Cervical Polyps

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What are cervical polyps?

Cervical polyps are common growths that form in the uterine cervix. The exact reason why polyps form is not understood, but their development may be related to increased levels of estrogen. Polyps may also develop as the result of chronic inflammation in the cervical region or congestion in the cervical blood vessels. The size of the polyps varies, and some women may have multiple polyps. Cervical polyps most often occur in women over age 20 and are rare in premenstrual girls.

Some women with cervical polyps have no symptoms at all, while others may have abnormal bleeding during menstruation, after sexual intercourse, or following vaginal douching. The large majority of polyps are benign (not cancerous). In rare cases, though, polyps may contain precancerous or cancerous cells.

It is rare for cervical polyps to result in serious complications. However, if vaginal bleeding becomes severe, the significant loss of blood could lead to shock, which could require emergency hospitalization and blood transfusions. Symptoms of significant blood loss include light-headedness, dizziness, fainting, or difficulty breathing.

The treatment of cervical polyps is removal, which can be performed in a relatively minor office procedure.

Cervical polyps are rarely a serious condition, but severe vaginal bleeding can lead to significant blood loss. Seek immediate medical care (call 911) if you, or someone you are with, experience bleeding that will not stop, rapid heart rate, difficulty breathing, pale skin, or fainting.

Seek prompt medical care if you are being treated for cervical polyps but mild symptoms recur or are persistent.


What are the symptoms of cervical polyps?

Cervical polyps accompany irritation and inflammation of the cervix that can result in a number of symptoms. The symptoms can vary in intensity among individuals.

Common symptoms of cervical polyps

You may experience symptoms related to cervical polyps daily or just once in a while. Any of the following symptoms can be severe:

  • Heavy bleeding during menstrual period (menorrhagia)
  • Vaginal bleeding after sexual intercourse
  • Vaginal bleeding following douching
  • Vaginal bleeding that is abnormal
  • Vaginal bleeding that occurs after menopause
  • Vaginal bleeding that occurs between menstrual cycles
  • Vaginal discharge that contains white or yellow mucus

Symptoms that might indicate a serious condition

In some cases, cervical polyps can accompany a serious condition that should be immediately evaluated in an emergency setting. Seek immediate medical care if you, or someone you are with, have any of these serious symptoms including:

  • Difficulty breathing
  • Fainting, change in level of consciousness, or lethargy
  • Rapid heart rate (tachycardia)
  • Severe or uncontrollable bleeding


What causes cervical polyps?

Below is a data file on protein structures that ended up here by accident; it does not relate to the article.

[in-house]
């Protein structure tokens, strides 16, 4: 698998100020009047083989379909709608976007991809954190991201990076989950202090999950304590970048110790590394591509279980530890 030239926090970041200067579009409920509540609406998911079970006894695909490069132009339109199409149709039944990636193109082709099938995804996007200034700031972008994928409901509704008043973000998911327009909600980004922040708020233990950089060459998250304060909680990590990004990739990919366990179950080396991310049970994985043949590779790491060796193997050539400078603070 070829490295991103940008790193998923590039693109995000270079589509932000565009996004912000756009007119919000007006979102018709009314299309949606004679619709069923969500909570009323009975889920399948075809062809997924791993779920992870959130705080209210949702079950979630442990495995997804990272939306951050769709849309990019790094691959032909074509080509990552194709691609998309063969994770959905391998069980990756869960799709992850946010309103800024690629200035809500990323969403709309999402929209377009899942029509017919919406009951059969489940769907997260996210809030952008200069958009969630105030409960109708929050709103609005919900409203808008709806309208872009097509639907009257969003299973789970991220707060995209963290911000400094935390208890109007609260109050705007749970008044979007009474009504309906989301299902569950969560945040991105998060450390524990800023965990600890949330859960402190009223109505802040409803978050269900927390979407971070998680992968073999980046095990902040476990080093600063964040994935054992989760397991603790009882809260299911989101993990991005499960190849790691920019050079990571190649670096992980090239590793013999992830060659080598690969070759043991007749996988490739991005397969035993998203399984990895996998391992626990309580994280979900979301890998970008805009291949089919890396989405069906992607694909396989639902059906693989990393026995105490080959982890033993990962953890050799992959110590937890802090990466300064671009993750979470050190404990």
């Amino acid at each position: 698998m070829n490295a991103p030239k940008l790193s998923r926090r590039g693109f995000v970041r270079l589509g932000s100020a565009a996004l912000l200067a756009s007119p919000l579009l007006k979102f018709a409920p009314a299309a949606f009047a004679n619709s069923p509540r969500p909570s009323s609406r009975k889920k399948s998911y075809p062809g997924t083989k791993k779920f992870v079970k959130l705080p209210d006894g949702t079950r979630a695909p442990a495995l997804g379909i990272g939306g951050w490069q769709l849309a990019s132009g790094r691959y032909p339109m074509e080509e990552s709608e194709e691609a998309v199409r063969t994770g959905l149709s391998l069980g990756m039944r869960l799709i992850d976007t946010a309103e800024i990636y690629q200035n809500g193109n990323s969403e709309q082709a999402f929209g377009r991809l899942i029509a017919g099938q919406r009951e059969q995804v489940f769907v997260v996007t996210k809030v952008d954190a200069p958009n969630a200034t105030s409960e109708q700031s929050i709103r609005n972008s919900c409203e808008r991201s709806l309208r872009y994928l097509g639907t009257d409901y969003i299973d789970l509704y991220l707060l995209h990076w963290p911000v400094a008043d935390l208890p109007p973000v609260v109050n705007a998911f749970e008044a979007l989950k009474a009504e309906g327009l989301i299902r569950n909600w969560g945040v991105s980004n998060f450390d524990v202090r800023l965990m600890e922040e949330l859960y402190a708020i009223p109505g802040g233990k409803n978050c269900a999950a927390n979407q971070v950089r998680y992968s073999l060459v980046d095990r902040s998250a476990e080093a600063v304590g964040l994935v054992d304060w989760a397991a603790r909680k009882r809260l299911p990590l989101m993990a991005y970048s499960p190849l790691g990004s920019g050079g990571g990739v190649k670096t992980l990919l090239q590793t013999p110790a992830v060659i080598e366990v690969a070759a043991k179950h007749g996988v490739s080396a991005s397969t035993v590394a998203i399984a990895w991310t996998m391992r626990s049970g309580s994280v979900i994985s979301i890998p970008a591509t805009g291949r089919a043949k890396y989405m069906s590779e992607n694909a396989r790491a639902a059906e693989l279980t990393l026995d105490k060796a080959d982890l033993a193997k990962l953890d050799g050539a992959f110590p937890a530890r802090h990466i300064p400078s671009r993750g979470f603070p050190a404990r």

The exact cause of cervical polyps is not known. It has been suggested that cervical polyps are caused by an unusual response to increased amounts of estrogen in the lower uterine wall. Cervical inflammation that occurs for a period of time and congestion of the blood vessels in the cervix are also possible causes of cervical polyps.

What are the risk factors for cervical polyps?

A number of factors increase the risk of developing cervical polyps. Not all women with risk factors will get cervical polyps. Risk factors for cervical polyps include:

  • Age (over twenty years old)
  • Female
  • Pregnancy and giving birth
  • Previous cervical polyps


How are cervical polyps treated?

Treatment for cervical polyps begins with seeking medical care from your health care provider. To determine whether you have cervical polyps, your health care provider will ask you to undergo a pelvic examination (colposcopy).

Some people with cervical polyps may never have any symptoms. When symptoms do occur, women with cervical polyps will undergo a brief office procedure to remove the polyp(s). Cervical polyps are most commonly benign, but because some cervical cancers may begin as a polyp, a biopsy of the tissue will be performed to analyze the cells for possible cancer. Normally, removed polyps do not reoccur; however, having had a cervical polyp does increase the risk for more polyps to develop within the cervix.

What are the potential complications of cervical polyps?

Treatment for cervical polyps includes a procedure to remove the polyp. Serious complications of cervical polyps are rare. You can help minimize your risk of serious complications by following the treatment plan you and your health care professional design specifically for you. Complications of cervical polyps include:

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Medical Reviewer: William C. Lloyd III, MD, FACS
Last Review Date: 2019 Jan 4
  1. Cervical polyps. Medline Plus, a service of the National Library of Medicine National Institutes of Health. http://www.nlm.nih.gov/medlineplus/ency/article/001494.htm.
  2. Cervical Cancer. Colposcopy. FamilyDoctor. org. http://familydoctor.org/familydoctor/en/diseases-conditions/cervical-cancer/diagnosis-tests/colposco....
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